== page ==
Because writing in retrospect… of course it’ll be skipping back and forth with information zig-zagged across time… hope it doesnt become confusing but I rather be comprehensive than skip key milestones.
So i’ll take the time to introduce an aspect which made forced induction possible for me anyway. With boost (basically more air), we needed more fuel. I initially toyed with the idea of both water injection and methanol… and the youthful me thought it would be a brilliant idea. This meant adding injectors in to support the different types of fluids and my solution to this was 2 extra injectors. Yep, 3 cylinder banger with 2 extra injectors making 5 total. While water and methanol were nothing novel, it was purely for academic gain. This young me idea was actually only a year or so ago… the complexity definitely overwhelmed and got the better of my ambitious ‘idea’. It was way over the top and stupid. None the less, I capitalised on the work to include the injectors to instead do staged fuel injection as boost came on.
Here is the injector and a boss turned on the lathe. The feed was just an aluminum injector rail cut down.
A barb was tapped into the end and a bracket made. The welsch(?) plug was punched out and the injector drilled and tapped in with 3 bolts, sealed with RTV.
Just look at that beautiful view down the throttle body! So the idea was that this injector sprayed methanol. This would go directly into the intake stream for best atomisation(?)… basically mix well with the inflow.
The water injection would have been undertaken by another injector under the throttle body. The original one was cut down, plugged up where the cold idle wax thermostat was with aluminum pressed in, and finally milled square.
Another view. Similarly you can see that another aluminium rail cut and tapped with a barb would feed it - in this case it was supposedly water… The more I describe this idea, the stupider it sounds now! haha
Back side view with throttle body sensor there.
In components laid out. You can see I also modified the factory injector rail which included a welded bung at the end. This deleted the factory fuel pressure regulator and allowed a proper return system (provided we add the adjustable regulator in future).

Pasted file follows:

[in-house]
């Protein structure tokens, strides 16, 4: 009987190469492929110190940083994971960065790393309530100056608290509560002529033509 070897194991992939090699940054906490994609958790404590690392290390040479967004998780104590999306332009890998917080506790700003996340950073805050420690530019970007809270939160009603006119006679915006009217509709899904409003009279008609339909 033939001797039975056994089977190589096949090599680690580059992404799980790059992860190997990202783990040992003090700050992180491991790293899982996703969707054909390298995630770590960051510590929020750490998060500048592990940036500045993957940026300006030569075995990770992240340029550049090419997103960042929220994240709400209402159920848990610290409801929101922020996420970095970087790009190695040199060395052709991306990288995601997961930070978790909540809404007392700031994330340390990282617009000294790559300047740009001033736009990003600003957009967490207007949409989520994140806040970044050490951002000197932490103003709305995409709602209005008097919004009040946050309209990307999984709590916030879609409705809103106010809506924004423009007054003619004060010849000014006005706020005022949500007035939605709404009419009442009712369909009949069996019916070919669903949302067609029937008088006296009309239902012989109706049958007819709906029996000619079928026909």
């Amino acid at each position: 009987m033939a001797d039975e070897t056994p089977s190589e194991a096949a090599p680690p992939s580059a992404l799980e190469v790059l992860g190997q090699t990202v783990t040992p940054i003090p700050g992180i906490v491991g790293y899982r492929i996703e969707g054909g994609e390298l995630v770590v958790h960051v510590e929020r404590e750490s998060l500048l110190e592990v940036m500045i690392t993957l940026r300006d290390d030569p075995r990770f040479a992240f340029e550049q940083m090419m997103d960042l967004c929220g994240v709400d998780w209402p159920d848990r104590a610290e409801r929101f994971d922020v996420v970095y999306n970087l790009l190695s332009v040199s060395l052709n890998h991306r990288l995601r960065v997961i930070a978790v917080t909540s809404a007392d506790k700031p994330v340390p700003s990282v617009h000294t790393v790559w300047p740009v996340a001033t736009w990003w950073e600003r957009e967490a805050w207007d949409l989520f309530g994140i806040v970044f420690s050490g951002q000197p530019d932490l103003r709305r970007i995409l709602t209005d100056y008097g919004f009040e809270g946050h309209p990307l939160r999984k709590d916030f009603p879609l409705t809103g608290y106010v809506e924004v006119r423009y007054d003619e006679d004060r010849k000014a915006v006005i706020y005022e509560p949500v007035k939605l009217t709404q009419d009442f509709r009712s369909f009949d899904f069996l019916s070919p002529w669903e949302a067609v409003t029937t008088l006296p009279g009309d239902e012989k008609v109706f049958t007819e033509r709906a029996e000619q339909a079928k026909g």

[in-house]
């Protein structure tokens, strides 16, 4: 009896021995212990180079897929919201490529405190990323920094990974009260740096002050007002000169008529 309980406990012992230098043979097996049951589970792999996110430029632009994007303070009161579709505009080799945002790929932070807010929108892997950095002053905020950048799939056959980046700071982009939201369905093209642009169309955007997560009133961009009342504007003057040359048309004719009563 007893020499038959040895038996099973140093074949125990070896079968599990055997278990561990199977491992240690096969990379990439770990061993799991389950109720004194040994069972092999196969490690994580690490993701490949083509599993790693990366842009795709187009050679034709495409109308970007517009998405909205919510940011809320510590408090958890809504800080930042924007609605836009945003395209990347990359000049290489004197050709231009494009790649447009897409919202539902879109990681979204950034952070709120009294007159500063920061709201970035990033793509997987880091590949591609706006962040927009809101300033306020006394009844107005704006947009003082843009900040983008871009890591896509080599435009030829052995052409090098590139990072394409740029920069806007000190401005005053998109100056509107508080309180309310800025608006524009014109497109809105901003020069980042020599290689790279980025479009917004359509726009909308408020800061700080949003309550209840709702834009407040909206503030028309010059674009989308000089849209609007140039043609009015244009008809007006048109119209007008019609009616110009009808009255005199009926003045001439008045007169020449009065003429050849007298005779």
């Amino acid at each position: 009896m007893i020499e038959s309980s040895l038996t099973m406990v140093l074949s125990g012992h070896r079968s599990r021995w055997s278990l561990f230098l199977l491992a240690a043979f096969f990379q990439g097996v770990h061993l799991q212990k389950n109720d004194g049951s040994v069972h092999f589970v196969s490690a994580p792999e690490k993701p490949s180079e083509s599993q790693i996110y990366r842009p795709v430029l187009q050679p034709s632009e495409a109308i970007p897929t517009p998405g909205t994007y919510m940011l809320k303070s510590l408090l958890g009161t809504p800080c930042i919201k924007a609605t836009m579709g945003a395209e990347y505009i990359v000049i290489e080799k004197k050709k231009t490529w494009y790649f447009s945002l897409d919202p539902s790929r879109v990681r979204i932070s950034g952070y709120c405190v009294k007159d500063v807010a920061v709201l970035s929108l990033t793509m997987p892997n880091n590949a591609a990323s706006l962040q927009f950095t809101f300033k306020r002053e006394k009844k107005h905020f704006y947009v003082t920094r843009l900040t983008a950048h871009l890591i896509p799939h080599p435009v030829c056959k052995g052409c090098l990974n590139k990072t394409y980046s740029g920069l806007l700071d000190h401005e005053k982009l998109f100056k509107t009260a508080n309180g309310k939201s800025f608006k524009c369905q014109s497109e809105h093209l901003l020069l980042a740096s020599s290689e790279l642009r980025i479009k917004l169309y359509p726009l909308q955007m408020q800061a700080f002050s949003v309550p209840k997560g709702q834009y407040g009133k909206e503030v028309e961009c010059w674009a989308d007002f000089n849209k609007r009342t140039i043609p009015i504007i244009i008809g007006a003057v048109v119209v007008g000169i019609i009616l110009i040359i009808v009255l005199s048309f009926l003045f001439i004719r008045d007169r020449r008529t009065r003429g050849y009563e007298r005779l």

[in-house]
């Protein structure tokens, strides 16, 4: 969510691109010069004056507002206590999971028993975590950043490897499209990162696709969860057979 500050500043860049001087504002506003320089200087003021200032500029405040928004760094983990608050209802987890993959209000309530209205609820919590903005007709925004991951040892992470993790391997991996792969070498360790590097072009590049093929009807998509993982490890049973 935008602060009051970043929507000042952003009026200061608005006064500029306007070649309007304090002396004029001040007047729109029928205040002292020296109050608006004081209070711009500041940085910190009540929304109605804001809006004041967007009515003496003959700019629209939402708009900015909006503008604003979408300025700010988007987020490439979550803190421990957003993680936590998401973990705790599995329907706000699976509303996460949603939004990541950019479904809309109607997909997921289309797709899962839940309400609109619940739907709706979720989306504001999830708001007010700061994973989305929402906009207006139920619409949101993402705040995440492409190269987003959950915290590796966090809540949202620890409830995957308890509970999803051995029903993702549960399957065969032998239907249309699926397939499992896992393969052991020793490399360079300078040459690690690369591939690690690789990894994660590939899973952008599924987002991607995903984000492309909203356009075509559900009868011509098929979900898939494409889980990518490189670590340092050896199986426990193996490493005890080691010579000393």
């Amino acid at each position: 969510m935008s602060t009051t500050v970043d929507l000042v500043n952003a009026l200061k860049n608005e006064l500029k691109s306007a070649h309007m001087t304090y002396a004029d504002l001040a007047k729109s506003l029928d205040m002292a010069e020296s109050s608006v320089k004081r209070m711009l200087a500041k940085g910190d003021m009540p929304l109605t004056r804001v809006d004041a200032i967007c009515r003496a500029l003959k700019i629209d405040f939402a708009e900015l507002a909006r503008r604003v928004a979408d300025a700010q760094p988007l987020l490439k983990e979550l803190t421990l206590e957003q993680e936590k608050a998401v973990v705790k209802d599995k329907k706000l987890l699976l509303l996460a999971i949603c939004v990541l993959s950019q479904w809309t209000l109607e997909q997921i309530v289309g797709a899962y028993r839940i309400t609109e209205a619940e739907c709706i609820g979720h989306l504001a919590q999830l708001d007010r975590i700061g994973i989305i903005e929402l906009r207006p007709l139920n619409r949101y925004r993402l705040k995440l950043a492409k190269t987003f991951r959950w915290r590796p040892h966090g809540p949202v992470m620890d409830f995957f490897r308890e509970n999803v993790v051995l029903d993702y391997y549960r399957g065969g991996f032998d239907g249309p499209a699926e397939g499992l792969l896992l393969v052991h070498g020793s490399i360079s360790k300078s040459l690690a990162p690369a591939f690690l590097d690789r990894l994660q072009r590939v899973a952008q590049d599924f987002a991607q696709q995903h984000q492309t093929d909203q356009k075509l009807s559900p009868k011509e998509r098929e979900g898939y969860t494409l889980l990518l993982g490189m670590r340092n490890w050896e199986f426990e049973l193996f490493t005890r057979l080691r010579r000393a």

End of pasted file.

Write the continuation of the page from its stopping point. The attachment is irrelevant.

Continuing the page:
The intake! what a beast!
Of course, I hinted that the idea of meth and water was soon abandoned… It did however provide excellent means of staging fuel control. If your injector is too large, it’ll struggle to give a good spray pattern meaning your car(well engine) wont ‘drive’ smooth. An analogy would be like filling a drinking cup with a bucket… its not going to be smooth and very hard to control. Conversely, if you fill a drinking cup with a… say 1.25L bottle, its much easier to control while still having enough overhead to fill it quickly, if need be.
By using factory 660cc injectors on the original injector rail, it meant for a smoother idle and cruise due to their relatively small size. The throttle body injector and side intake manifold injector both used Sirion 1.0L factory injectors. Under normal operation, the 3 primary injectors are actually on batch fire. I simply staged the throttle body and side-intake injectors on sequentially as needed with a custom boost gauge and arduino.
I’ll get back to the turbo first but I’ve now presented the basic fuelling side. Oh it uses factory fuel pump and an ebay adjustable fuel pressure regulator. I’ll add pics of that next time. I got to collate photos exhaust first. The fuel and breathing must be sorted to accommodate performance gains.
Bonus photo. When the car was originally an ED10 carby. I made a 3" intake and it sounded so good. Carby was so crispy and a pleasure to drive because it was pure mechanical rawness. Its noted that this block was the donor to the franken-mira motor as noted in opening post.
Until next catch up,